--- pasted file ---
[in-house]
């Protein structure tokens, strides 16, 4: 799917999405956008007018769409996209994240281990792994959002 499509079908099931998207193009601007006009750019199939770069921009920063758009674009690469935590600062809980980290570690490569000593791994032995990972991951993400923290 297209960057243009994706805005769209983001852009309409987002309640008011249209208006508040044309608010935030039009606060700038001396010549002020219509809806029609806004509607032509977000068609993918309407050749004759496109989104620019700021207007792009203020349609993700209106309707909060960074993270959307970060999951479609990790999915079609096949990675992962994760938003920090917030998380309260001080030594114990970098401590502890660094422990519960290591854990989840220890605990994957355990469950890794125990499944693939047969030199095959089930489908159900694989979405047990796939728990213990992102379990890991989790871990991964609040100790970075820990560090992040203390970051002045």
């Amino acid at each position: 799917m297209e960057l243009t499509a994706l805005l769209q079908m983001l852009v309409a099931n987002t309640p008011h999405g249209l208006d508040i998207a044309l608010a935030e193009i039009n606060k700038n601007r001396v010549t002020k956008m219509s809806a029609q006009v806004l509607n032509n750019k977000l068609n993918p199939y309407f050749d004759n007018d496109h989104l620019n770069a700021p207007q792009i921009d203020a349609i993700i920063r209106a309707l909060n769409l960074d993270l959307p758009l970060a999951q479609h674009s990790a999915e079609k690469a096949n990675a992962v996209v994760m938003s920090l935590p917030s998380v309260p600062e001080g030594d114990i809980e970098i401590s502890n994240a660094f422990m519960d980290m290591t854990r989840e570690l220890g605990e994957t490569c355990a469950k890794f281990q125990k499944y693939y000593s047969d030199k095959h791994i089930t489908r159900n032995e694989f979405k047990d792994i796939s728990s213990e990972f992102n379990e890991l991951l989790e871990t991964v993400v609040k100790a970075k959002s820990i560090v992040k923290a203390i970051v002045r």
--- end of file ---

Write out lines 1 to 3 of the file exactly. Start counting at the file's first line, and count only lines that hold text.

[in-house]
């Protein structure tokens, strides 16, 4: 799917999405956008007018769409996209994240281990792994959002 499509079908099931998207193009601007006009750019199939770069921009920063758009674009690469935590600062809980980290570690490569000593791994032995990972991951993400923290 297209960057243009994706805005769209983001852009309409987002309640008011249209208006508040044309608010935030039009606060700038001396010549002020219509809806029609806004509607032509977000068609993918309407050749004759496109989104620019700021207007792009203020349609993700209106309707909060960074993270959307970060999951479609990790999915079609096949990675992962994760938003920090917030998380309260001080030594114990970098401590502890660094422990519960290591854990989840220890605990994957355990469950890794125990499944693939047969030199095959089930489908159900694989979405047990796939728990213990992102379990890991989790871990991964609040100790970075820990560090992040203390970051002045």
């Amino acid at each position: 799917m297209e960057l243009t499509a994706l805005l769209q079908m983001l852009v309409a099931n987002t309640p008011h999405g249209l208006d508040i998207a044309l608010a935030e193009i039009n606060k700038n601007r001396v010549t002020k956008m219509s809806a029609q006009v806004l509607n032509n750019k977000l068609n993918p199939y309407f050749d004759n007018d496109h989104l620019n770069a700021p207007q792009i921009d203020a349609i993700i920063r209106a309707l909060n769409l960074d993270l959307p758009l970060a999951q479609h674009s990790a999915e079609k690469a096949n990675a992962v996209v994760m938003s920090l935590p917030s998380v309260p600062e001080g030594d114990i809980e970098i401590s502890n994240a660094f422990m519960d980290m290591t854990r989840e570690l220890g605990e994957t490569c355990a469950k890794f281990q125990k499944y693939y000593s047969d030199k095959h791994i089930t489908r159900n032995e694989f979405k047990d792994i796939s728990s213990e990972f992102n379990e890991l991951l989790e871990t991964v993400v609040k100790a970075k959002s820990i560090v992040k923290a203390i970051v002045r």